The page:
Meet J. Stephanie Rose

J. Stephanie Rose is not your traditional Information Science student. A Communications major in undergrad while serving in the New York Air National Guard, Rose later earned her master’s in Communication, Culture and Technology from Georgetown University while working full time at Air Force Headquarters. Her work for the Air Force — as well as a graduate class on information and communications technology policy that discussed electromagnetic spectrum — inspired her thesis research on spectrum and her later pursuit of her doctorate in Information Science.

“I ended up being fascinated, because it seemed to be the intersection of communications and technology,” Rose says. “That intersection is what I was interested in.”

The supportive environment of the School of Computing and Information has allowed Rose to succeed in her own right. Now a fifth-year PhD candidate in Information Science with a concentration in Telecommunications, Rose is working on her dissertation “Telecommunications Policy, Regulation and Enforcement: A 20 Year Retrospective of FCC Adjudication.” She’ll present a portion of her work at the upcoming Telecommunications Policy Research Conference (TPRC48) — an annual cross-disciplinary conference on communications, information and internet policy.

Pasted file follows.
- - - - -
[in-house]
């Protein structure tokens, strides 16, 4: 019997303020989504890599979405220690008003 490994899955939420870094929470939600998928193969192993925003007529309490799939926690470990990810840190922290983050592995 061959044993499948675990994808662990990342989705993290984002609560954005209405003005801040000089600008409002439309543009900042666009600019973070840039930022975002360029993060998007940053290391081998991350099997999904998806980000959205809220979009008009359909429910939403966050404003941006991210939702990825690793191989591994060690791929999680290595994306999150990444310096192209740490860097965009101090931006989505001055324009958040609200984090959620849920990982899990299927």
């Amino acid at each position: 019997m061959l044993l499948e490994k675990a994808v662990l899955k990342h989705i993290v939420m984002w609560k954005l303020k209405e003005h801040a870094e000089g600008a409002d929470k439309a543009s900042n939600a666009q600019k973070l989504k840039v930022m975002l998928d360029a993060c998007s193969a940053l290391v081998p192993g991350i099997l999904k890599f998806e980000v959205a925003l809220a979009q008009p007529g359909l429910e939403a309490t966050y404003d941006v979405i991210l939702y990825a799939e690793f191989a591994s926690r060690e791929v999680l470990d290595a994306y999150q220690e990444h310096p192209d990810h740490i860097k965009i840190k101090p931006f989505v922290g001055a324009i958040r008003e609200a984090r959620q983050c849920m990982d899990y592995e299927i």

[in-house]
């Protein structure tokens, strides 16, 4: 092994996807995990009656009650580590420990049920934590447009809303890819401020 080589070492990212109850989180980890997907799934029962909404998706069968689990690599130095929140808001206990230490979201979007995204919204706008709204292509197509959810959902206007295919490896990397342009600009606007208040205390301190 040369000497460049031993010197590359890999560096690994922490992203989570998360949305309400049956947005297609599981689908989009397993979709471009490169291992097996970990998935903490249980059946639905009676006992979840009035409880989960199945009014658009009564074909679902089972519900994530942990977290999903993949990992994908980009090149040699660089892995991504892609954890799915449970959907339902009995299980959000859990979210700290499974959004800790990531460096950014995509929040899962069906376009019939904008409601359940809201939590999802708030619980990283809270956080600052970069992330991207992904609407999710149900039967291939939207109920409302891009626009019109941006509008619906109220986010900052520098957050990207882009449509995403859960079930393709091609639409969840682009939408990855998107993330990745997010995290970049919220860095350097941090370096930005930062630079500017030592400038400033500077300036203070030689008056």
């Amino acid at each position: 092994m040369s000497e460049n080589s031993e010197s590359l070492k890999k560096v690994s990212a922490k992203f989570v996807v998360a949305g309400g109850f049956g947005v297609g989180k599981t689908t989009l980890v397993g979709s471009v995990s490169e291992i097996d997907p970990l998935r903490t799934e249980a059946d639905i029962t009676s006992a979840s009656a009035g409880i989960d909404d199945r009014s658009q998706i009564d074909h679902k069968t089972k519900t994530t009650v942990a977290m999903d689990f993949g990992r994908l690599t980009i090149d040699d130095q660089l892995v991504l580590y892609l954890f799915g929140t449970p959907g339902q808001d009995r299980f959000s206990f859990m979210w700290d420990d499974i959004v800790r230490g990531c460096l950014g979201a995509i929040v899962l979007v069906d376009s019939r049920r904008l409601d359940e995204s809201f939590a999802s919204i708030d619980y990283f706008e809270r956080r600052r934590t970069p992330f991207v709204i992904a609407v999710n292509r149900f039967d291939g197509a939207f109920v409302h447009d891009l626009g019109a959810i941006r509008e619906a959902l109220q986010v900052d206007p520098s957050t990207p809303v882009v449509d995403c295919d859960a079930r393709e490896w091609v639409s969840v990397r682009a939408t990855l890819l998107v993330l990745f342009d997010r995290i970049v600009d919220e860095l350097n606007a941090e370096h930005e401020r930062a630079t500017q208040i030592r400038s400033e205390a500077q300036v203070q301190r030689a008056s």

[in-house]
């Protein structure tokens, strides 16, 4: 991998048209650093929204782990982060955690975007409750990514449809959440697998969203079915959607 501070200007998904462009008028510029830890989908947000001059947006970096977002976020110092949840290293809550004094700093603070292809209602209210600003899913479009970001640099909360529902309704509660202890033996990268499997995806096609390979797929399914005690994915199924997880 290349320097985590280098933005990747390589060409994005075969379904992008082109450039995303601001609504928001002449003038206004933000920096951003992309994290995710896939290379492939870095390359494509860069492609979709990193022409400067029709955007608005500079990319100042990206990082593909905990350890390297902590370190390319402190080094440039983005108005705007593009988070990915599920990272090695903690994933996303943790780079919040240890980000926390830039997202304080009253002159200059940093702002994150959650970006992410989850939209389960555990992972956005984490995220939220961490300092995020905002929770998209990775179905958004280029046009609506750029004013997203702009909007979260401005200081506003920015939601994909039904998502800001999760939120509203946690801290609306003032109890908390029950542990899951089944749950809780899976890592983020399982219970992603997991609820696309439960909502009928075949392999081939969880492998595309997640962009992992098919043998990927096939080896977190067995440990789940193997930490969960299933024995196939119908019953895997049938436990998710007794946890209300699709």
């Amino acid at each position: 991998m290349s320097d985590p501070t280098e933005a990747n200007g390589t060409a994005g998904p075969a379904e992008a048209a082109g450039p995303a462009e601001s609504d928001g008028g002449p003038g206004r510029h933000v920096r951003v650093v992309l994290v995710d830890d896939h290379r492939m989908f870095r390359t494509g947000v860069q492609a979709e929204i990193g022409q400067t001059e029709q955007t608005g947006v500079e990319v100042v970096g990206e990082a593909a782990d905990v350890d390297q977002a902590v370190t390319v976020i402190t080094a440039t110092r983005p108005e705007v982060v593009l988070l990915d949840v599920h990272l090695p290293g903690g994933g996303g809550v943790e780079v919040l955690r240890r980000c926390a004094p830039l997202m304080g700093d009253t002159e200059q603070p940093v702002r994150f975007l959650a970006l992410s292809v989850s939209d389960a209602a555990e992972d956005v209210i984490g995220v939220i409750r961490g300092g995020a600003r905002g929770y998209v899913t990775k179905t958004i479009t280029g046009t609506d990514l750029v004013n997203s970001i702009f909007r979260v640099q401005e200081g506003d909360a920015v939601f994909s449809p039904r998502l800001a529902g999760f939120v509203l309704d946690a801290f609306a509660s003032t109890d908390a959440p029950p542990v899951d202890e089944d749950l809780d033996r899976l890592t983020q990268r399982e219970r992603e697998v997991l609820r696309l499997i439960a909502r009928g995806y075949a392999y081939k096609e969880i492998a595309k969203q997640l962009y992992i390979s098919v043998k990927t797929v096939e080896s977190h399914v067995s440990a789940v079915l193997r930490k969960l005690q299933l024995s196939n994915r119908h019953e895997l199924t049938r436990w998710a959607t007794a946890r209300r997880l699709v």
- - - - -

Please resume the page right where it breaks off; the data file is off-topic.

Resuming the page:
Her research has allowed her to build a vast knowledge of telecommunications violations that fall under the purview of the Federal Communications Commission (FCC). Rose began building this knowledge base while working on an NSF grant regarding Automated Wireless Enforcement with her adviser, Dr. Martin Weiss.

Throughout her time in the program, Rose has received several awards and recognitions. She was named a Pacific Telecommunications Council Young Scholar Awardee in 2019, and she was invited to be a guest scholar at the Aspen Institute’s Roundtable on Spectrum Policy the same year, along with winning first prize at Pitt’s Three Minute Thesis (3MT) competition this year. Her focus on the intersection of telecommunications, society and policy provides an innovative contribution to the field.

When she’s not working on research, Rose spends time engaging with members of the greater Pittsburgh community through SCI’s community outreach efforts. Over the past few years, she’s volunteered her time to teach digital literacy and STEM engagement. Her role with STEM engagement includes teaching courses on website basics leveraging GitHub, creating games using Scratch, and teaching coding concepts with Lego Mindstorms. For digital literacy, she assists teaching this course for the senior citizen population. Due to the coronavirus pandemic, Rose and other volunteers taught this over Zoom for the fall term.

“With the current climate during this pandemic, it’s a necessity to know how to navigate online spaces,” Rose says. “What privacy means, what security means and how to do a strong password, etc. are important to be a part of the ecosystem we find ourselves in today.”

Just as Rose has pursued a variety of opportunities during her time at SCI, she wants other potential students to know they can, too — when they commit to Pitt.

“If you’re interested in getting involved in the community (academic or local) and building your skills for your future,” Rose says, “I think we’re a great school for that — to get involved, dive in and try out different things.”


Originally published February 2021.